The concept of affiliated business in real estate transactions was born of the Reagan Bush brain-trust during the late 1980's. The federal mood and agenda at the time was one that encouraged bigness of business. It was thought that "deep pockets" paired with technology could create an environment that reduced costs and enhanced services for consumers who were purchasing or refinancing a home.
It all appears to be simple and reasonable enough. An affiliated business arrangement exists when a real estate brokerage and a title company share the ownership of a title company. By partnering in this way, real estate companies and agents are entitled to share in the profits of a captive operation.
Keep in mind, there are any number of possible variations to the theme including joint ventures with mortgage brokers. I'm trying to keep this post as straightforward as possible by dealing with only the title industry's perspective.
To be legal, and RESPA compliant, a lengthy laundry list of requirements must be strictly adhered to. The agent has to contribute capital to the venture in an amount equal to the agent's proportionate ownership interest. Any monies dispersed have to take the form of a legitimate distribution of profits. Also, the new company can't share space, staffing, or management with an existing title company. It has to be a free-standing business that supports itself by offering core title services. Establishing a legitimate affiliated business is an expensive and risky proposition that requires a great deal of planning, capital, and the involvement of an attorney familiar with RESPA implications.
It's patently illegal for a real estate agent to receive benefits, on a per deal basis, for doing nothing more than placing an order in an in-house pipeline. By benefits, I'm referring to checks, sometimes called "hard dollars," or "soft dollar" inducements that offset desk or advertising fees.
The experiment that is affiliated business has been successful only in limited parts of the country where ownership records are available in the form of highly automated title plants. Keep in mind: success is measured only in terms of benefits to consumers, not real estate professionals. For the most part, the project has proven a dismal failure due to the very nature of abstracting and examining titles. It's a process that's more closely akin to a professional practice, not a manufacturing operation that experiences economies of scale through increased volume.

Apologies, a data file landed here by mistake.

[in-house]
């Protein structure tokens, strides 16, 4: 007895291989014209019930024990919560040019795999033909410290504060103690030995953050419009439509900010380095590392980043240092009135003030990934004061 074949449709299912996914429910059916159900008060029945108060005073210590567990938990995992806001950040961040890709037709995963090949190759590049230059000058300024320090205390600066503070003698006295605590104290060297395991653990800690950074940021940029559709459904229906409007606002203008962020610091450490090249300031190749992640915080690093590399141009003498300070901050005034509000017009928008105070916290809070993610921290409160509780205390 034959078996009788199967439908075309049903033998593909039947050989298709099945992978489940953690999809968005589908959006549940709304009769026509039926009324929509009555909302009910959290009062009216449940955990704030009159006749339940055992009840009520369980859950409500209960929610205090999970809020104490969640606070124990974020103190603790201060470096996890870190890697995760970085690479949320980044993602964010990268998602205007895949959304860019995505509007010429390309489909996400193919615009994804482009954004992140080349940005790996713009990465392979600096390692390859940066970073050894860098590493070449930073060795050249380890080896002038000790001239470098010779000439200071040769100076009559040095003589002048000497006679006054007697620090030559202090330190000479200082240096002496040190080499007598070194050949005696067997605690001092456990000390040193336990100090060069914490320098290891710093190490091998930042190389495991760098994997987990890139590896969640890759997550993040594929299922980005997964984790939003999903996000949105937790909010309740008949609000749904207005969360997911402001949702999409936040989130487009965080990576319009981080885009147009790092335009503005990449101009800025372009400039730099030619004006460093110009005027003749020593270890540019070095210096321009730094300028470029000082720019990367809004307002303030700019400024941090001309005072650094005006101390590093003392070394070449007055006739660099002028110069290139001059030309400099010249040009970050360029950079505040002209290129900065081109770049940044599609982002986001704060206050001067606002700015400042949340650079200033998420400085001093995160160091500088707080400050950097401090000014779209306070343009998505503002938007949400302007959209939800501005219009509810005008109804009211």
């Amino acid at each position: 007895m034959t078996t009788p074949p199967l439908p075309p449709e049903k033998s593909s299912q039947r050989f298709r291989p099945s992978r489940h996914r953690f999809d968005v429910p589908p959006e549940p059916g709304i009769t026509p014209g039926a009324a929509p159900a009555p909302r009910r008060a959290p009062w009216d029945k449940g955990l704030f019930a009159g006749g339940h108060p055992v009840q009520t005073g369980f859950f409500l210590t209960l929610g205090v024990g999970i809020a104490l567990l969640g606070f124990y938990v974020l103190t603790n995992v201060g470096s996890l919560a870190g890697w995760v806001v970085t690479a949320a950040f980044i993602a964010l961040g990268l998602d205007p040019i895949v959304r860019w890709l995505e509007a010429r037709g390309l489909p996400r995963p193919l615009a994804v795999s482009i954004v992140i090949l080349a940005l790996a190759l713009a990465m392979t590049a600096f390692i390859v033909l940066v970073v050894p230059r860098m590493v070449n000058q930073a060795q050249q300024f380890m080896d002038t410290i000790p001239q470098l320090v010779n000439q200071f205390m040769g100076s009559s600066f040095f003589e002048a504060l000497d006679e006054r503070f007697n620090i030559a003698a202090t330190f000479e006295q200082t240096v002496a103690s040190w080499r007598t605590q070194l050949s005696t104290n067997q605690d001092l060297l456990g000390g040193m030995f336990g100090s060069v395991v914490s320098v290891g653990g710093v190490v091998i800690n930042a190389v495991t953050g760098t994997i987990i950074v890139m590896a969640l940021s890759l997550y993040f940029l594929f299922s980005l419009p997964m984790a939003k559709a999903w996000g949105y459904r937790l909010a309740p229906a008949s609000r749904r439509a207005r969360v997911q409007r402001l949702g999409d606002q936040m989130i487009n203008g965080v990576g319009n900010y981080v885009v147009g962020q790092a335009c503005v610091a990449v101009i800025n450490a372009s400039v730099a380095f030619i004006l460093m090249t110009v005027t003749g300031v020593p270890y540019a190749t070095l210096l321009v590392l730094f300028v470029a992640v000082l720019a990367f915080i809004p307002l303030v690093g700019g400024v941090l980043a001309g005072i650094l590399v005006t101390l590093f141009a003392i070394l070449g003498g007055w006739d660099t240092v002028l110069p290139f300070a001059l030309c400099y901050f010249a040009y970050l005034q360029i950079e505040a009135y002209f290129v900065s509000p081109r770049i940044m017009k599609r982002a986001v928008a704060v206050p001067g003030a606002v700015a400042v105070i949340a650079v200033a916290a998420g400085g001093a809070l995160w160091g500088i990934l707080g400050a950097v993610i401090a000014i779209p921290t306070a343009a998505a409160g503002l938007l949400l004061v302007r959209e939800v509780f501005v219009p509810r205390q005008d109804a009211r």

In many instances, consumers are horribly overcharged and subjected to inferior service because the title company in a directed business situation has no incentive to be anything other than mediocre and has to share profitability. Restrained competition, never a good thing, inevitably results in complacency and exploitation. It also has a tendency to attract those who aren't the best or the brightest. Affiliated business doesn't have to produce stellar results or be the least expensive alternative, it just has to be good enough to pass for a close facsimile of the real thing.
Surely everyone acknowledges the benefits of competition:
- Do we not encourage our children to engage in healthy competition to learn the value of superior performance?
- Can you imaging sending your children to school with the expectation of being average academically, socially, or athletically?
I highly recommend a blog hosted by Minnesota attorney Doug Miller. Ethical Practices in Real Estate offers practical advise that can't be found elsewhere.
In a recent post, Doug issued a relevant and timely warning:
- Has your manager given you advice on how to address “objections” if your clients want to select their own title company?
- When it's time to negotiate your commission split, does your manager or broker first look at how many files you’ve sent to the in-house title company?
- Do you find that there is an unusual absence of marketing materials or presentations from outside title firms?
I happen to fully agree with Doug. As attractive as affiliated business might appear at first blush, the business model offers numerous perils for real estate agents from a legal perspective and as a practical matter.